Students like Jose can be overwhelmed by the same life-altering fears as “Jasmine” and yet, may react with totally opposite behaviors: compliant, but “disconnected”, “in a fog”.
Dissociating students are much more likely to be unsupported, or even completely unnoticed. Even when teachers (I have been guilty too) are trained and are able to notice “Jose”, it can be tempting to ignore him, and take advantage of the calm classroom to teach the other 30 children. Simultaneously, it’s very frustrating, because Jose gets absolutely no learning. “Roberto” was another student in dissociation, while “Danny” exhibited behaviors of both hyperarousal and dissociation.
I had suspicions about deeper, life issues for Jose, but my goal was to hear directly from Jose. I started by sharing that I was surprised at his score on the latest reading test, because I knew from his other tests that he was able to do the work. In an empty classroom, in private I reassured him that he was not in trouble (the location and the message and tone were all part of establishing “safety”). I mused that sometimes when things change at school, that’s because they had changed at home first. I wondered out loud if everything was okay?. . .
Jose hesitated, but eventually shared that he “missed dad”. “He doesn’t come home any more”. Instead dad goes to Jose’s aunt’s (dad’s sister’s) house in the evenings “because dad says ‘it’s more fun there. He thinks it’s boring at home’”. Jose believed final divorce was near.
Jose, head hung low and he broke into tears at this point. At first he was turned away and “hidden”. A confused, powerless, embarrassed posture. I hugged him lightly and said ‘it must be hard’. He nodded and went silent. I decided to wait to talk with Mom till we could talk in person. I knew that children’s versions of their parent’s lives can be hazy and incomplete.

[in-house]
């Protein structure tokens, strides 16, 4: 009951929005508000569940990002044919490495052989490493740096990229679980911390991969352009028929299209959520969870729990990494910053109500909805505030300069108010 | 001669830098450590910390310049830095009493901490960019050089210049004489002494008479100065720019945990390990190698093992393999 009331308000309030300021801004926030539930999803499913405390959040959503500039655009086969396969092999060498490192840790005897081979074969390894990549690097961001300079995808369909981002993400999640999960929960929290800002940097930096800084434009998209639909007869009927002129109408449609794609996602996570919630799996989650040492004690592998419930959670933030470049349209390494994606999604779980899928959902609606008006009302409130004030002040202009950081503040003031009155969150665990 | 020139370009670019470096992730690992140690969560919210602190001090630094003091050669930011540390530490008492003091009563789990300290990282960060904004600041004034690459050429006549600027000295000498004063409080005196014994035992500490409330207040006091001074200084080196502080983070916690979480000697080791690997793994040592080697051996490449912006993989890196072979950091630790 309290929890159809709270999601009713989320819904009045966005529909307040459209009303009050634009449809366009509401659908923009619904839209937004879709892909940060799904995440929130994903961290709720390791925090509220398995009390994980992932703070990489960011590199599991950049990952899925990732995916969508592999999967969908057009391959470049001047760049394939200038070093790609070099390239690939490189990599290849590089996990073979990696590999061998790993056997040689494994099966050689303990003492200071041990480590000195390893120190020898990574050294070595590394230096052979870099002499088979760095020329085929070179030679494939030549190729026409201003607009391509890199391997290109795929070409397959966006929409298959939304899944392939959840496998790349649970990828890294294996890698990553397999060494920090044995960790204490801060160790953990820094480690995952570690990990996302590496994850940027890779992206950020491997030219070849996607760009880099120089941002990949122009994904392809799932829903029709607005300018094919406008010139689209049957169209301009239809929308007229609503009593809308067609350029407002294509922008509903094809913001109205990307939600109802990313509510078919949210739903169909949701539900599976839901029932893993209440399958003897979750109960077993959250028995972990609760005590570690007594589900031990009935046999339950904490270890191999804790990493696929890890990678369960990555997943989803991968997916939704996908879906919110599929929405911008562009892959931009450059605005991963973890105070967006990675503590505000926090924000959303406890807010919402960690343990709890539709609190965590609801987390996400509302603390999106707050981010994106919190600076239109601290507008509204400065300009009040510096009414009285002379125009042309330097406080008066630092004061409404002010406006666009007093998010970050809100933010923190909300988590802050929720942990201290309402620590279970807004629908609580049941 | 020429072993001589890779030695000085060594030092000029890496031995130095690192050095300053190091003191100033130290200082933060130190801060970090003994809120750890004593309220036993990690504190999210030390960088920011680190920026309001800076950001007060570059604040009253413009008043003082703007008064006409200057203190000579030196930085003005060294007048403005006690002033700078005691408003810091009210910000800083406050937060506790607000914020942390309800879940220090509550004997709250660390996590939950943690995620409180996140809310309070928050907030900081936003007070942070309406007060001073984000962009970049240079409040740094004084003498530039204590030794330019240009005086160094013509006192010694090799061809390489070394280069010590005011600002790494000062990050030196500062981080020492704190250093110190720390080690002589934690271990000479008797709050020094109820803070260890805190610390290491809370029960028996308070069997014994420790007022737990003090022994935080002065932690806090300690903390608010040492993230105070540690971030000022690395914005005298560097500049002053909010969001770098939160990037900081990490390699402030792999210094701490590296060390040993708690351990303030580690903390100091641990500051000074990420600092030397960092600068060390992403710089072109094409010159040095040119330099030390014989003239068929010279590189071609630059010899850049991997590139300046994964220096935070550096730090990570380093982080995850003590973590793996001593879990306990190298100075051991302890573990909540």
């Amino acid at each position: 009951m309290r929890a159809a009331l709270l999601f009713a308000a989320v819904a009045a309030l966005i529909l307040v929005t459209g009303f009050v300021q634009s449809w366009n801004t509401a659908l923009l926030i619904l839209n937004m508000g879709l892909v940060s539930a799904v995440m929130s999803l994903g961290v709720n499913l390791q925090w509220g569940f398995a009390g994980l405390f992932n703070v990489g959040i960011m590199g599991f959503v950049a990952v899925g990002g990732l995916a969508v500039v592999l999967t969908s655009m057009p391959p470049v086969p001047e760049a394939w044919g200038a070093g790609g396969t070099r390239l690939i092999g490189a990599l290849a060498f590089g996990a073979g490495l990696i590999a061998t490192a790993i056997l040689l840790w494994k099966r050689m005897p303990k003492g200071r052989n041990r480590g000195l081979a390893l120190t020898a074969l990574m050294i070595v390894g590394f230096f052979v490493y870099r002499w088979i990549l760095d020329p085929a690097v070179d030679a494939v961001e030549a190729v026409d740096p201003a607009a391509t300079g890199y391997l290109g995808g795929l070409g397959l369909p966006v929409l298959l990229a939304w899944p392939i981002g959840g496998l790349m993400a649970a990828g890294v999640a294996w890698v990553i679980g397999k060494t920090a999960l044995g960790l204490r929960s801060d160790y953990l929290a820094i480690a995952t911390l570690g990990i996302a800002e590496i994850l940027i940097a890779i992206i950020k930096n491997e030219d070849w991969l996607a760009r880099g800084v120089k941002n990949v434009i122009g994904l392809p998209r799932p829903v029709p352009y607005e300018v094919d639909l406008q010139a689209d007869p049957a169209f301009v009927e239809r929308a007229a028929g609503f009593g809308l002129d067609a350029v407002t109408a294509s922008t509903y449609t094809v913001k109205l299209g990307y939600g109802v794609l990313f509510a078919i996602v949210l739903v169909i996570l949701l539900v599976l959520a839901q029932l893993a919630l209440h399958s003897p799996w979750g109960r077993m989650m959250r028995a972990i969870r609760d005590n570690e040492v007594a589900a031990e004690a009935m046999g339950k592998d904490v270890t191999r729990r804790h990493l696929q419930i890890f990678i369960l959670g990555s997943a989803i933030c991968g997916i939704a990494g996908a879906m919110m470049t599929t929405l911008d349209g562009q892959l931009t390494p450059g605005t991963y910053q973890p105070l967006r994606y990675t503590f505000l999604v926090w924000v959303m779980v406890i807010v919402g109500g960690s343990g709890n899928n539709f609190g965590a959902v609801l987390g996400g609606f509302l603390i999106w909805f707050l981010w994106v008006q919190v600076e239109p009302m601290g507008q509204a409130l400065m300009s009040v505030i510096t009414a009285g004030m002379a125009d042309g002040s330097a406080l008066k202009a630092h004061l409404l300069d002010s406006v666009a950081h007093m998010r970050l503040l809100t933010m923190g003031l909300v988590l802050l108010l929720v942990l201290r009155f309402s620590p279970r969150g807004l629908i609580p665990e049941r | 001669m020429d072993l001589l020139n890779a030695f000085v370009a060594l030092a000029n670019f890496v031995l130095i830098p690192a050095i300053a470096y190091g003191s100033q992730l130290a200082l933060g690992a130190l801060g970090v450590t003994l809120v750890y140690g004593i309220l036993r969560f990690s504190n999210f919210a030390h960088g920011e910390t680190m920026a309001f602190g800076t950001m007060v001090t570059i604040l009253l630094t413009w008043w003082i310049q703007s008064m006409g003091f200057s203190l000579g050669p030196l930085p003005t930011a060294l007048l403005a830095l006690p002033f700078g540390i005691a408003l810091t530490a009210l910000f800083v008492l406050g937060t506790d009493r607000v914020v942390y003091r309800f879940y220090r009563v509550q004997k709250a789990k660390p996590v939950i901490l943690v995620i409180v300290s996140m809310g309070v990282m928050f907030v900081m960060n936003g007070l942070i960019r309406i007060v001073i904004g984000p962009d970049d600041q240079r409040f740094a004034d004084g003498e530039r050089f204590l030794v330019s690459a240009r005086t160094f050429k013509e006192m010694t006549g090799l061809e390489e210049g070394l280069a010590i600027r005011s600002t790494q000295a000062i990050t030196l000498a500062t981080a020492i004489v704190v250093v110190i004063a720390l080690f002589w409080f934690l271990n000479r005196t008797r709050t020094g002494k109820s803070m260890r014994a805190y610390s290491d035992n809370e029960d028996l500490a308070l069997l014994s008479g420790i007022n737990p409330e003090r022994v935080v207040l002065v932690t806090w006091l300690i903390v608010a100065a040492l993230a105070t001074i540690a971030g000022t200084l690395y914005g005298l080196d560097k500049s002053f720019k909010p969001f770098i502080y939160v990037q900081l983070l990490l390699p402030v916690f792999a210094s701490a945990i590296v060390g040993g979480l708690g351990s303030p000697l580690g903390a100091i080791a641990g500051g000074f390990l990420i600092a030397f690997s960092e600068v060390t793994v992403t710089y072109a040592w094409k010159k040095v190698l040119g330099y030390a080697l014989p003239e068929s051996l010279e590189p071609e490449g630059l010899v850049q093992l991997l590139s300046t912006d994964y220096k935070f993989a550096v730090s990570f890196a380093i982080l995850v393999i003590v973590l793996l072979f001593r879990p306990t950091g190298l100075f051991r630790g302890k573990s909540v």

Dissociation: One more thing you can not see when you look in a classroom
Two days later, on a gray rainy day, Mom came to school to pick up Jose. When I shared what Jose had said to me, she had the same response as Jose: very soft and fragile emotionally, with quivering lip and almost immediate tears. It was clear that they were both suffering deeply from the broken marriage. I suggested that it might help Jose to have someone to talk to outside of school. She took Jose home, promising she would find someone.
Relation-based, on-going, or “Complex”, trauma is the most heinous type of trauma (versus ‘environmental-based trauma, and one-time events). Complex trauma occurs during childhood, within the family system. The trauma originates from caregivers who are accountable for protection and love. Instead, chronic, overwhelming fear and pain, and no escape: incest, physical abuse, witness to intimate partner violence, are examples. As another example, Divorce, no matter how “friendly”, rocks the child’s world. It is a terrifying loss of security and love to young children. Results of Complex Trauma impair least seven domains, as detailed at Cook, et al,(2005).
Back to Jose: his mom returned the following week and abruptly announced that “all that stuff we talked about” last week was “fine” now: the father was not an issue. Jose was “incorrect” according to her. She was curt, did not want a discussion, turned and left quickly. It happens too often. Guards are down, things are shared, but then later denied.